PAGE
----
Perhaps more detrimental to his reputation as a radical thinker than his imprisonment and exile, however, has been the way that his work has been marginalized, ignored, and downplayed by anarchists for much of the past century and a half. Partly this was due to the vagaries of history; the time period of Proudhon’s productive career slightly pre-dated the era of industrial manufacture and the rise of the workers movement which came to dominate radical thought in the later 19th century, so Proudhon’s writings seemed to lack relevance for the anarchist philosophers as their struggle developed.

But some of Proudhon’s marginalization has been due to his own writings. Much has been made of his racist and sexist beliefs, and what has been interpreted as apologia for war. That early 20th century proto-fascists and national socialists specifically regarded Proudhon as one of their philosophical progenitors did not help matters.

Some of these concerns are justified, others have been exaggerated or taken out of context or outright fabricated over the decades of neglect that his works have endured. Many have developed their critique of Proudhon less from a reading of his own words and more in the reading of others’ words about him.

Proudhon scholars today tend to admit that he made serious errors in thinking on certain issues, while denying the greater charges of war glorification or proto-fascism.

Shawn Wilbur:

Proudhon was wrong in some very, very serious ways on a very small number of possibly predictable questions. There’s no point in attempting to apologize for these things, they just have assumed perhaps a greater importance than they might. Let me run through the usual criticisms and how I understand them.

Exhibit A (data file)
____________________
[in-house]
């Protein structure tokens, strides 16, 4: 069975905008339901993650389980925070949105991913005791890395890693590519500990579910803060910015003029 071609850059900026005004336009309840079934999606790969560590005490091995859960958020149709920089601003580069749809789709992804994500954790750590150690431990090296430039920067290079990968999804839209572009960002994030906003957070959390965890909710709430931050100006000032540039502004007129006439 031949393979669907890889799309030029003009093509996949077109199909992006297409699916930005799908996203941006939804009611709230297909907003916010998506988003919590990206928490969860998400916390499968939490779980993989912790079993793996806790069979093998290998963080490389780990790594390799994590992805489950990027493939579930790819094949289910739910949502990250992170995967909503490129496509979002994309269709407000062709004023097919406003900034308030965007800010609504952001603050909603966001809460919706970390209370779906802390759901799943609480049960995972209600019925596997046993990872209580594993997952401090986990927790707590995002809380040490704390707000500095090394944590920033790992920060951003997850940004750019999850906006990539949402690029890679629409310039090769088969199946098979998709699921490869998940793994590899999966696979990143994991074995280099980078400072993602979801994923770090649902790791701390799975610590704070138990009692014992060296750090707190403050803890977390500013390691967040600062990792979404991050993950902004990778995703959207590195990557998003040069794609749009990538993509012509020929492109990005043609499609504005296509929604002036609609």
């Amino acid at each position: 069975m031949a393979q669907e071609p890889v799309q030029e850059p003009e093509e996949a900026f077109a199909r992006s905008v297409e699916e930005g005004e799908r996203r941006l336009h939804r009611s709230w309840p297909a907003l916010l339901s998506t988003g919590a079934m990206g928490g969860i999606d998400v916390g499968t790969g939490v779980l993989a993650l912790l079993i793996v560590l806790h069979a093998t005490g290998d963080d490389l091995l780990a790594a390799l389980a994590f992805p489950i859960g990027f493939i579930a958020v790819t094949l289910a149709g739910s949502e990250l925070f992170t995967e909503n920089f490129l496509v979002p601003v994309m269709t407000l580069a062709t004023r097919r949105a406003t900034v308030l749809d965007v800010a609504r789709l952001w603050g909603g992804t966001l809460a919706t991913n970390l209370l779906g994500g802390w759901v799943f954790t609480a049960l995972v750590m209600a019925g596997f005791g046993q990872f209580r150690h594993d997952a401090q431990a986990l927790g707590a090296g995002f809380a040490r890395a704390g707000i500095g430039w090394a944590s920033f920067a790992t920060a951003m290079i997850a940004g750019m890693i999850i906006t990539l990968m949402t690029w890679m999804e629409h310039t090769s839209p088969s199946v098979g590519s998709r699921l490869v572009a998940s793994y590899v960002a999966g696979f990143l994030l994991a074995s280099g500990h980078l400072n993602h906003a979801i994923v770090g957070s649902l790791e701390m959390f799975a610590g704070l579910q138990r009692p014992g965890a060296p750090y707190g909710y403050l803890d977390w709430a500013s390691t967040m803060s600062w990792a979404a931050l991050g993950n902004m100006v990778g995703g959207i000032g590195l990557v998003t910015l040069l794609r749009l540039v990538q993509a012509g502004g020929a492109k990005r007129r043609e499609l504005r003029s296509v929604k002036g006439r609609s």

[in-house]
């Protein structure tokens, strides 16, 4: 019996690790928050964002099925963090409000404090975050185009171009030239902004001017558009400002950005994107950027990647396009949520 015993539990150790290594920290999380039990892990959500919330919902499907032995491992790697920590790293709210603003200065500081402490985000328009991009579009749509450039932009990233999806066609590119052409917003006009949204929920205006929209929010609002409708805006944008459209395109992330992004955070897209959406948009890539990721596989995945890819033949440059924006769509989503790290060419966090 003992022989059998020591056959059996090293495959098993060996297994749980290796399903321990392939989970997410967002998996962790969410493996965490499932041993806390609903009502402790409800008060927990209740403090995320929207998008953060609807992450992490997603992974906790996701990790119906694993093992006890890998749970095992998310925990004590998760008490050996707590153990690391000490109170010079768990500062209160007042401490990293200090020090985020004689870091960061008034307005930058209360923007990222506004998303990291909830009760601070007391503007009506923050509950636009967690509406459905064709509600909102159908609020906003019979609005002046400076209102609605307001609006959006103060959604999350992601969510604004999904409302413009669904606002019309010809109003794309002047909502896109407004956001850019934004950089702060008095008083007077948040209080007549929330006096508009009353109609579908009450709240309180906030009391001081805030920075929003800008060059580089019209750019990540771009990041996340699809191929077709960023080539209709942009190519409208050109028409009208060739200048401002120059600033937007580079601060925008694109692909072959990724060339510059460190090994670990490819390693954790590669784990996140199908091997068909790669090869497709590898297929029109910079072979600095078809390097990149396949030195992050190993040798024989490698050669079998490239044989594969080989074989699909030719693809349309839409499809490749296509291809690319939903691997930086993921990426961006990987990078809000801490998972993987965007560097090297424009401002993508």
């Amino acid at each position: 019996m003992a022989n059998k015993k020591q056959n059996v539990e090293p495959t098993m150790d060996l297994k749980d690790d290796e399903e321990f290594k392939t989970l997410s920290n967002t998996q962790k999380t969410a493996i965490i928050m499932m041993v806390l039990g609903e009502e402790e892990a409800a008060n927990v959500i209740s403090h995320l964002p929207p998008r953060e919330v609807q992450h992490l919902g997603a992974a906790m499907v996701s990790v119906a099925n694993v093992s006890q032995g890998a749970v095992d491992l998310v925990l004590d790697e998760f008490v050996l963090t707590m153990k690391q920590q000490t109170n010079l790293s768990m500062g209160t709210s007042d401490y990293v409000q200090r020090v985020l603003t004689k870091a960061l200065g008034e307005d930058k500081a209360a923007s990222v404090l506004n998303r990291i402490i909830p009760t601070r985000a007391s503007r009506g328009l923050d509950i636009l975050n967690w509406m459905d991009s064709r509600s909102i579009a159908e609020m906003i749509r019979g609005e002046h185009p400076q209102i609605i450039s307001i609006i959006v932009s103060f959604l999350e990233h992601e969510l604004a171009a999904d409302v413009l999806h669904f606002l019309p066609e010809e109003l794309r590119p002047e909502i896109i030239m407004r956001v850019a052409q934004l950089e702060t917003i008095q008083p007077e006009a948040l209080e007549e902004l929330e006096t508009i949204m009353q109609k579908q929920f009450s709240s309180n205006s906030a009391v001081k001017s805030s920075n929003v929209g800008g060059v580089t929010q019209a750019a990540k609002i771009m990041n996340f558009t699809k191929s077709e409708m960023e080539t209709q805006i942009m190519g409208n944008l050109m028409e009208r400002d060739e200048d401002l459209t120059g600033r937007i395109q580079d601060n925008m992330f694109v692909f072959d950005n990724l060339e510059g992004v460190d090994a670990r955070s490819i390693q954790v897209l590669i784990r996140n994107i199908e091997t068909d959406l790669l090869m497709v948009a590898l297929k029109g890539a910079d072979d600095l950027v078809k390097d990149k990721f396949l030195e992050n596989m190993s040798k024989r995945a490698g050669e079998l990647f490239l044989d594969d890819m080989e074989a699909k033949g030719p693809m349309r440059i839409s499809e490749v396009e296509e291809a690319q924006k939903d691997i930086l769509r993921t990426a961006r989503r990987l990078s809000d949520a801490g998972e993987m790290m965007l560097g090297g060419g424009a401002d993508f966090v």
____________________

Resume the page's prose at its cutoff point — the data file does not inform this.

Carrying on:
I think the most obvious misunderstanding is the ‘Proudhon as glorifier of war and potential proto-fascist.’ There were in fact people at the beginnings of fascism who latched onto bits and pieces of Proudhon and incorporated it into some pretty awful ideologies, as they did with Nietzsche, as they did with Stirner and quite a few others. So I think the ‘Proudhon as proto-fascist’ thing is pretty thin.

Proudhon as anti-Semite? There are two or three really, really horrible things in his private notebooks. That’s a much tougher question to work out because it’s hard to weigh the fifty volumes where there isn’t a peep of that kind of stuff with the shear horribleness of the two paragraphs that we do have. I think people just have to figure out for themselves how to weight that stuff.

The place that I think there isn’t must question is that Proudhon was a conservative when it came to family structures. He was an anti-feminist. He, in the process of rationalizing his anti-feminism, wrote some pretty rotten books. But in all that stuff he’s really torn himself. If you read his Catechism of Marriage, where he’s trying to show how heteronormative family relations between married couples are in fact the basis of justice in society. There’s some good stuff there. He’s got a social basis of society when he’s talking about justice; he thinks that women and men are equal. Some of it would be really forward thinking if the way that he understood the specific differences, the gender differences, wasn’t so damn backward.

I don’t think ultimately the really bad stuff even makes a dent in what’s really good about Proudhon’s writing and I think once we get past the point of feeling that he was in some ways a pretty rotten dude, I think that the mistakes he made might even be good at preventing us from making some.

In some ways, perhaps Proudhon foresaw his own relegation to the peripheries of anarchist history, worthy perhaps of a mention as the progenitor of the term but unworthy even now, 150 years later, of having the majority of his writings translated into English. As he wrote in his letter to the Academy of Besancon that became the preface to the first edition of “What is Property?,”

The nineteenth century is, in my eyes, a genesic era, in which new principles are elaborated, but in which nothing that is written shall endure.

Or perhaps not. Perhaps the anarchist canon, like all canons, is subject to revision, and that the fortunes of Proudhon’s intellectual legacy, like the fortunes of the legacy of all great figures, experiences ebbs and flows as new generations re-examine the writings of the past masters. Is Proudhon’s work overdue for a reassessment?